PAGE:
Archive » December 21, 2006
By Shelly Lowenkopf
Two of the most famous and influential writers in the English language existed at the same time in London during the Victorian era. The elder writer, too busy churning out new material to satisfy a hungry readership and the demands of his growing family to have actually read the younger writer, had nevertheless probably heard about him. It is quite likely that the younger writer, sympathetic to the themes and politics of the older writer, had embraced many of his novels, particularly the early ones.
Charles Dickens and Karl Marx, the former a prolific and prodigious teller of tales, the latter an academic, a philosopher, an economist, each began with a passion for his subject that grew into a consuming swirl of energy, the literary equivalent of a black hole. Marx is well known for “Das Kapital,” a study of capitalism that posited the focus on product at the expense of the worker. Workers, he argued, were vulnerable forces in the battle of productivity; they had been, were being, and would continue to be exploited. These views led Marx toward a manifesto for a classless state. Similar views, but ones less forged in academic theory, led Dickens to a wide range of novels that are read and, indeed, reread to this very day.
It is the rare literate Western reader who has no experience with the works of Charles Dickens, nor is it likely for the literate Western to have read and favored only one novel by Charles Dickens. My own preference is “Great Expectations,” written in 1860, toward the end of his energetic and prolific career. No other of his works is so well organized, is quite so plausible, and with the possible exception of “David Copperfield,” so acutely draws on events from Dickens’s life. Although many of Dickens’s novels – “Hard Times,” for example – embark upon and exploit what we could consider Marxist themes – “Great Expectations” effectively demonstrates class structure and differences through an effective series of reversals and revelations.
Nearly 150 years after its publication, “Great Expectations” remains a nearly unrivaled example of first-person narrative. Pip, a young boy from the working class, nurtures dreams of becoming a gentleman, a man of property. His major reason for such dreams is that he might impress Estella, the manipulative and attractive young ward of Miss Havisham, a wealthy eccentric. Having apprenticed himself to his blacksmith brother-in-law, Pip is miserable and conflicted in his working class lot, his few comforts being his fondness for his brother-in-law, his admiration for Biddy, the plain-but-likeable servant girl who clearly adores him, and his ongoing commitment to improving himself through learning.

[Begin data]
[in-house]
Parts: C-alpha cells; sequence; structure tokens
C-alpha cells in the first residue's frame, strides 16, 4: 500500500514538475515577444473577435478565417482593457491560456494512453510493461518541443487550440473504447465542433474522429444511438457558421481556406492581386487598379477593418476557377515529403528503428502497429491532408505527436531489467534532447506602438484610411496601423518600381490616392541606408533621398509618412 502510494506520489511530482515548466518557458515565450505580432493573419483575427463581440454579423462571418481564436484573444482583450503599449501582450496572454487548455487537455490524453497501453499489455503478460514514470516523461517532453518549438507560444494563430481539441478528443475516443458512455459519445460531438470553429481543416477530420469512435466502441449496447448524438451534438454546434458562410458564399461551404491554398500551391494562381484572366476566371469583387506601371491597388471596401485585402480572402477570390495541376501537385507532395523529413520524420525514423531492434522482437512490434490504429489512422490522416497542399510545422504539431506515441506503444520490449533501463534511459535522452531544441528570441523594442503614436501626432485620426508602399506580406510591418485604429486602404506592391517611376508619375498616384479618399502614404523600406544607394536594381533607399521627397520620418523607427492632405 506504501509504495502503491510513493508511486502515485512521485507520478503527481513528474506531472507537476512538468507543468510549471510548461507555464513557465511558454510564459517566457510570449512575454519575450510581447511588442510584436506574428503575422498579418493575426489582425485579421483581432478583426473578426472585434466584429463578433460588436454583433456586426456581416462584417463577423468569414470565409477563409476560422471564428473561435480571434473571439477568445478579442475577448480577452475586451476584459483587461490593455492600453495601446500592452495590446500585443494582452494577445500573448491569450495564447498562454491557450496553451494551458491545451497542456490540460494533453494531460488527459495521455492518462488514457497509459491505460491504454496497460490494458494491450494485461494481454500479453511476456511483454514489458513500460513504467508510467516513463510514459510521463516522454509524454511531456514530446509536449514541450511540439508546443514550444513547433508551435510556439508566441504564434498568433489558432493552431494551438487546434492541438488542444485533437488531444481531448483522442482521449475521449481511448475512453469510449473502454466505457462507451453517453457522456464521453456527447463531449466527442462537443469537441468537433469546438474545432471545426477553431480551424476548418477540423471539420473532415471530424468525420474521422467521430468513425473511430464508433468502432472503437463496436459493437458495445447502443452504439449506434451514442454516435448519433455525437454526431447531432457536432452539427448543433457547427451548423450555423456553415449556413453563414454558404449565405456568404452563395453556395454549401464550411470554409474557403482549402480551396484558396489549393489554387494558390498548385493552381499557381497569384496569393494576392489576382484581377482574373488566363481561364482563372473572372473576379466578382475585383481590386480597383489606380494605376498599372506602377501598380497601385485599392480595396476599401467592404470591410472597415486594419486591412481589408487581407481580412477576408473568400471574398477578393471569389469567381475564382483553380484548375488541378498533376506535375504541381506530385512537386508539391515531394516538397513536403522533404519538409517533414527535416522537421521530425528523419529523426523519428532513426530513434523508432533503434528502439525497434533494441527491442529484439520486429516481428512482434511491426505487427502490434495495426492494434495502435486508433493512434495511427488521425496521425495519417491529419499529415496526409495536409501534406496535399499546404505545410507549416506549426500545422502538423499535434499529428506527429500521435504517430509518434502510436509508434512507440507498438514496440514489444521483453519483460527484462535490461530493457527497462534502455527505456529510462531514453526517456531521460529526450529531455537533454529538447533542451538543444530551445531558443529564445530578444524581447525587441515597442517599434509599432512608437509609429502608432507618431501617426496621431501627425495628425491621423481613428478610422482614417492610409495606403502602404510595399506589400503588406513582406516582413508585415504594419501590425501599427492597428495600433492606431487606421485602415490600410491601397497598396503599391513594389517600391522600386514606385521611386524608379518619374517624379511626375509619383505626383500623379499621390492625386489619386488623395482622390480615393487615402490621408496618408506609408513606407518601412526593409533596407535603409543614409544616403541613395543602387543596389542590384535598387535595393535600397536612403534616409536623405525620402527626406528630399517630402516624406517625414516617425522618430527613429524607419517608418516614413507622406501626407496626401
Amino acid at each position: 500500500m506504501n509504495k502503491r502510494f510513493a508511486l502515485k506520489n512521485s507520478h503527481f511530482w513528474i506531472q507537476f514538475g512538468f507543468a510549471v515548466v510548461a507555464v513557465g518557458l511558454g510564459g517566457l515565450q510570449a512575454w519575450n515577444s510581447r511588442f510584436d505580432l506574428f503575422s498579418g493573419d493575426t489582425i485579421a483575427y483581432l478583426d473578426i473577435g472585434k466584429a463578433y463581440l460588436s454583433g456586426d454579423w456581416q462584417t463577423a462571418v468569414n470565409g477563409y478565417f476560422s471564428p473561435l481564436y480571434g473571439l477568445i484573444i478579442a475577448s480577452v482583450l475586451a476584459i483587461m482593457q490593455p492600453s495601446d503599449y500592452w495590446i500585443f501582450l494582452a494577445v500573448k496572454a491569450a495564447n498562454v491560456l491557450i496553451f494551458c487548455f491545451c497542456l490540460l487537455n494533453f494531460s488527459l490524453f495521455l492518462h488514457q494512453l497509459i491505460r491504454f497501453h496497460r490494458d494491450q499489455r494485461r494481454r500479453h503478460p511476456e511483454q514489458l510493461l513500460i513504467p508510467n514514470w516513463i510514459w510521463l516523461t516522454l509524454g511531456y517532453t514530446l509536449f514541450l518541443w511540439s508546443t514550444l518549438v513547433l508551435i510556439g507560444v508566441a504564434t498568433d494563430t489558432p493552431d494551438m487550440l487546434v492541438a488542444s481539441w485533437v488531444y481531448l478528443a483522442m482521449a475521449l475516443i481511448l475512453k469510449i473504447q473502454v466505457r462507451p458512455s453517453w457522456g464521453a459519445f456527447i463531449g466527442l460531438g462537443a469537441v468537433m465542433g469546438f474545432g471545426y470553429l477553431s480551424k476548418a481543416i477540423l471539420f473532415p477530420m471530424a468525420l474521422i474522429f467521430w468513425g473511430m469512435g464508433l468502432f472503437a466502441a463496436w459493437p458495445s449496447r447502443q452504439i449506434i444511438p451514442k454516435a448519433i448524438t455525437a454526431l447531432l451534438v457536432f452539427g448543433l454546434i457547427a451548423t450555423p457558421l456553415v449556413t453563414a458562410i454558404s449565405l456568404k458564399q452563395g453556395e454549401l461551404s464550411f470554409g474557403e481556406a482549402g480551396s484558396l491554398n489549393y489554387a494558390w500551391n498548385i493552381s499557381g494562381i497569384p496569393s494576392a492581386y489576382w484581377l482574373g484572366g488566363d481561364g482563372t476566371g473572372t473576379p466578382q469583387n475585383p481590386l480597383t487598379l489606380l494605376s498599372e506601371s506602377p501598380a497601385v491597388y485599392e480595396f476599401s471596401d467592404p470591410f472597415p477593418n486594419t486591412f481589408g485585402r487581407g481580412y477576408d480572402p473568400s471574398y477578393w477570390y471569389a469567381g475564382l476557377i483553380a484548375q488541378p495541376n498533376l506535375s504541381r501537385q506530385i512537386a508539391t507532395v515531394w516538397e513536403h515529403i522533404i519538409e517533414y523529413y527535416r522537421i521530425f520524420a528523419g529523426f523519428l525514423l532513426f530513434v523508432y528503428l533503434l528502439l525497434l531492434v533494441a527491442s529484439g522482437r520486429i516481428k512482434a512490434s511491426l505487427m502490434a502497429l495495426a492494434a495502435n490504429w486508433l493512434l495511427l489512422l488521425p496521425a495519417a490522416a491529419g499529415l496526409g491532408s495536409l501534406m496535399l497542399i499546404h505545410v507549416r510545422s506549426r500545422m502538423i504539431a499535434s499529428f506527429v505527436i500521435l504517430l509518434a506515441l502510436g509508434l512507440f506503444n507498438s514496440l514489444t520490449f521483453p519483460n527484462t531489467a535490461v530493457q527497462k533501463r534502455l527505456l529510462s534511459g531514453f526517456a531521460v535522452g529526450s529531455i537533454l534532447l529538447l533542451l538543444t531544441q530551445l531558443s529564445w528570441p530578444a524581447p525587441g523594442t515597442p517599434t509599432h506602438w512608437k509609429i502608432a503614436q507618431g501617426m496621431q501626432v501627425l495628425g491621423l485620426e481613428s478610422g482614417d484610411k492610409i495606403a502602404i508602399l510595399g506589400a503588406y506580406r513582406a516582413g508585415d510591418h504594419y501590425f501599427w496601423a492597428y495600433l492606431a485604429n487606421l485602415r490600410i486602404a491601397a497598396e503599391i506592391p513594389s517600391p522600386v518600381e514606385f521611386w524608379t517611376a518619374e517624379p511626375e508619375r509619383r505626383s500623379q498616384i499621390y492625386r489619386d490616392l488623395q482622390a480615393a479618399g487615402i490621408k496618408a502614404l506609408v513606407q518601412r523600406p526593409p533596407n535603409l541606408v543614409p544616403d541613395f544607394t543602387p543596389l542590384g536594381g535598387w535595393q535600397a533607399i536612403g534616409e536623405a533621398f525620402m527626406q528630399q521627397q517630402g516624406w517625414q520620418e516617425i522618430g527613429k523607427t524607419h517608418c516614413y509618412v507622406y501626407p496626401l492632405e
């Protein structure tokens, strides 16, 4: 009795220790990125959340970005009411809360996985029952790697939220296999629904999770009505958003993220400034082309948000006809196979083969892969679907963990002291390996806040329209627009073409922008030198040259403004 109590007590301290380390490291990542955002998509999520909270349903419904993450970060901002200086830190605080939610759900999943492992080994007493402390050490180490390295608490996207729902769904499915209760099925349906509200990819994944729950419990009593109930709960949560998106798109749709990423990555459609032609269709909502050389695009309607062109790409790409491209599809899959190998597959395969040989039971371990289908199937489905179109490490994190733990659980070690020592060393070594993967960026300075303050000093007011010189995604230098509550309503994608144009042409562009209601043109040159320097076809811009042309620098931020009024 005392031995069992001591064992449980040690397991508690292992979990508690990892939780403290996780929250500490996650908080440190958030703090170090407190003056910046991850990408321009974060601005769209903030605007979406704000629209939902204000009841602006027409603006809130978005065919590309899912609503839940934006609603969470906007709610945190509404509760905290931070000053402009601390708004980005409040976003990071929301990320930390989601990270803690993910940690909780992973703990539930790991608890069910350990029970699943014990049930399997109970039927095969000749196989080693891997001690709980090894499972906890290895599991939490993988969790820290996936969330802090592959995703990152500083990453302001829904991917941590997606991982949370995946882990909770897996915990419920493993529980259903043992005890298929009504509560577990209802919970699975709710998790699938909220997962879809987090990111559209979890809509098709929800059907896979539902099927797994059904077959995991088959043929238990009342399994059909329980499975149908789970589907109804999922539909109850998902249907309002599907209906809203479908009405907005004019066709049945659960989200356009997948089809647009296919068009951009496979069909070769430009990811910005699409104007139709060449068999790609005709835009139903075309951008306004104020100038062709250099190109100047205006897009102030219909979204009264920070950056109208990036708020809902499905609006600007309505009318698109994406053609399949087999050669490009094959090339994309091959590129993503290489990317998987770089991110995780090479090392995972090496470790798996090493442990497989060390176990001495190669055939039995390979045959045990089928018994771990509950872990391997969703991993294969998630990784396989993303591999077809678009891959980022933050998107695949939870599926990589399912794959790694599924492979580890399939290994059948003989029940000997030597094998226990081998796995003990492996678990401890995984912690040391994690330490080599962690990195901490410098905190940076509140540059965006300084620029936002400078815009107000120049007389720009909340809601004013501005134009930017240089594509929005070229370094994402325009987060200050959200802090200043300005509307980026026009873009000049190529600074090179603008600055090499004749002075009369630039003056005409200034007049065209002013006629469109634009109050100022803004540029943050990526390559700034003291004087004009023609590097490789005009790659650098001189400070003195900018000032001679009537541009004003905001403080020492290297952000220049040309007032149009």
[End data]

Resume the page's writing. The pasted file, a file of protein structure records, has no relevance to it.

Used to writing his novels in serial installments for magazines, Dickens by this point in his career was well able to manipulate plot lines and agendas, expertly planting bits of information and social commentary, then bringing them forth with full dramatic flourish. In many of his earlier novels, Dickens was more forceful than deft, more driven by a sense of social injustice than the desire to exploit the more sophisticated aspects of human nature. Certainly he was more apt in his earlier work to satirize social and professional types than he was to present his characters as more plausible eccentrics. “Great Expectations” is the culmination of a lifetime of writing and of understanding a basic law of dramatic composition – every character believes and acts as though he were right. The reader accepts without question the appearance of the lawyer whom Pip met once at Miss Havisham’s home, further joining Pip in the belief that the great expectations of wealth and position, which are now to be his, have come from Miss Havisham. The reader will go on to believe with Pip that marriage to Estella is also a part of the design.